1.2 Themes and findings

§7. The specific contexts of the plays make certain pragmatic phenomena particularly relevant for linguistic analysis. The following chapters deal with four general phenomena that are related to analyze particle use. Let me illustrate these here with an example for each.
§8. First, the considerable situational differences among the various parts of the plays are connected to recurrent patterns of language use. III.2 accordingly discusses several linguistic tendencies in dialogues, monologues, and choral songs. Based on insights from Construction Grammar (see especially Östman 2005), the term “discourse patterns” is applied to describe and analyze these tendencies.
§9. For example, the particle τε turns out to be much more frequent in choral songs than in other parts of the plays. The following lyric excerpt from Euripides (see III.2 §41, (t8)) illustrates this phenomenon: the song contains more τε instances than is usual in tragedy.

       (Χο.)  †οὐδὲ γὰρ ἐν† πόλεσι δίπτυχοι τυραννίδες
                μιᾶς ἀμείνονες φέρειν,
475           ἄχθος τ’ ἐπ’ ἄχθει καὶ στάσιν πολίταις·
                τεκόντοιν θ’ ὕμνον ἐργάταιν δυοῖν
                ἔριν Μοῦσαι φιλοῦσι κραίνειν.
Euripides’ Andromache 471-477
(Ch.) For cities, likewise, double kingship is worse than single to endure, grief piled on grief for the citizens and the cause of faction. When two poets produce a hymn, the Muses are wont to work strife between them.

On the one hand, τε does have one clear syntactic function which operates in virtually all cases in the drama corpus, and that is the connective one. On the other, this single, widespread function does not adequately explain why τε’s distribution over different kinds of discourse in the plays is variable. That is to say, the variation in the distribution is significant enough to require an explanation. Apart from signaling a connection, τε must provide another pragmatic contribution to the discourse. III.2 discusses this contribution, which is connected to shared encyclopedic and cultural knowledge. The chapter presents analyses of eleven particles with this approach, using distribution as input for interpretation.

§10. The prominence of dialogue in the plays provides an excellent opportunity to consider how speakers build on the words of previous speakers. The ways in which speakers explicitly and implicitly refer to other speakers’ utterances fall within the domain of dialogic syntax, a recently developed linguistic framework (see Du Bois 2014). If speakers deliberately stress certain similarities between their utterance and previous ones, we can speak of “resonance”—the pragmatic phenomenon that III.3 delves into. The highlighted similarities may be lexical, semantic, syntactic, morphological, phonological, metrical, and/or pragmatic. Playwrights may use such resonance for goals that lie beyond the specific interaction of the characters, such as stressing a main theme of a play.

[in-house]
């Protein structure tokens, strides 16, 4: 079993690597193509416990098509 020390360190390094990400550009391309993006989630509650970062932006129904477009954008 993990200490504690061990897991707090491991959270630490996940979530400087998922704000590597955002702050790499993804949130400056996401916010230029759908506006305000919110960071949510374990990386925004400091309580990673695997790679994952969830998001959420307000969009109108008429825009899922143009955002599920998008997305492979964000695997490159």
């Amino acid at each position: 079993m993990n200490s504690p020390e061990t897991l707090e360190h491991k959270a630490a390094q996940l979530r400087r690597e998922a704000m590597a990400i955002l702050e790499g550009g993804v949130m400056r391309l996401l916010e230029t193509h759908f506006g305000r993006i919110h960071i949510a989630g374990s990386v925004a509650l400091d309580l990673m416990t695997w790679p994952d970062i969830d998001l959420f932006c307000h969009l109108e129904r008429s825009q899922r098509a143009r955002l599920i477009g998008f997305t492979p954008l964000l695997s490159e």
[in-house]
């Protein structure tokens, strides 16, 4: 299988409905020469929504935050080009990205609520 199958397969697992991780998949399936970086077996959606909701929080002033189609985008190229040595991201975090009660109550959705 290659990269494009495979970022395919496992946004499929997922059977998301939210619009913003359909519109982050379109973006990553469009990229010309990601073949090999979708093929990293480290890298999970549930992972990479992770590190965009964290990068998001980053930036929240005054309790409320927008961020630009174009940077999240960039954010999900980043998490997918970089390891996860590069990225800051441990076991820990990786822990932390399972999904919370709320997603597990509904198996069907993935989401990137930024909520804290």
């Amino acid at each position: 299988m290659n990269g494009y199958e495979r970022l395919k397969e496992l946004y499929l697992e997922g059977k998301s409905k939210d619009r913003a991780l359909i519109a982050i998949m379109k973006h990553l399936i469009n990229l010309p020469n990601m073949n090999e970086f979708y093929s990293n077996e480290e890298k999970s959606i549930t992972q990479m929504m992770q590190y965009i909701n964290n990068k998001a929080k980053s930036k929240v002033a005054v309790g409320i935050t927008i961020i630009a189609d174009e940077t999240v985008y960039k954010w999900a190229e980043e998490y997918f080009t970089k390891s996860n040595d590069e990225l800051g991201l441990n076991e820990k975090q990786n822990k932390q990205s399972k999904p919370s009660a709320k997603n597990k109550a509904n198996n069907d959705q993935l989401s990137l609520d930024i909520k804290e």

§11. Particles may indicate how a speaker uses such resonance. Consider the following Sophoclean passage (see III.3 §81, (t16)):

        Με.     ἤδη ποτ’ εἶδον ἄνδρ’ ἐγὼ γλώσσῃ θρασὺν
                   ναύτας ἐφορμήσαντα χειμῶνος τὸ πλεῖν,
                   ᾧ φθέγμ’ ἂν οὐκ ἐνηῦρες, ἡνίκ’ ἐν κακῷ
1145            χειμῶνος εἴχετ’, (…)
1150 Τευ.    ἐγὼ δέ γ’ ἄνδρ’ ὄπωπα μωρίας πλέων,
                   ὃς ἐν κακοῖς ὕβριζε τοῖσι τῶν πέλας.
Part of Sophocles’ Ajax 1142-1151
Me. In the past I have seen a man of reckless speech urging sailors to sail during a storm. But one heard no word from him when he was in the grip of the storm’s attack; (…)
Te. And I have seen a man full of stupidity, who harried others in their time of troubles.

In his reply to Menelaus, Teucer echoes the other man’s linguistic construction (“I have seen a man…”). [12] The particle combination δέ γε clarifies how the speaker intends this echo to be understood: as a hostile new step in the discourse, in reaction to the previous insult. The two particles occur together several times in pragmatically similar contexts.

§12. III.4 applies the framework of Conversation Analysis. Recent scholarship has identified many regularities in modern talk-in-interaction. A close look at the stylized dialogues in tragedy and comedy reveals that such general patterns play a role there as well. The use of certain particles is clearly related to turn-taking strategies, conversational structure, and the communicative actions performed by turns of speaking.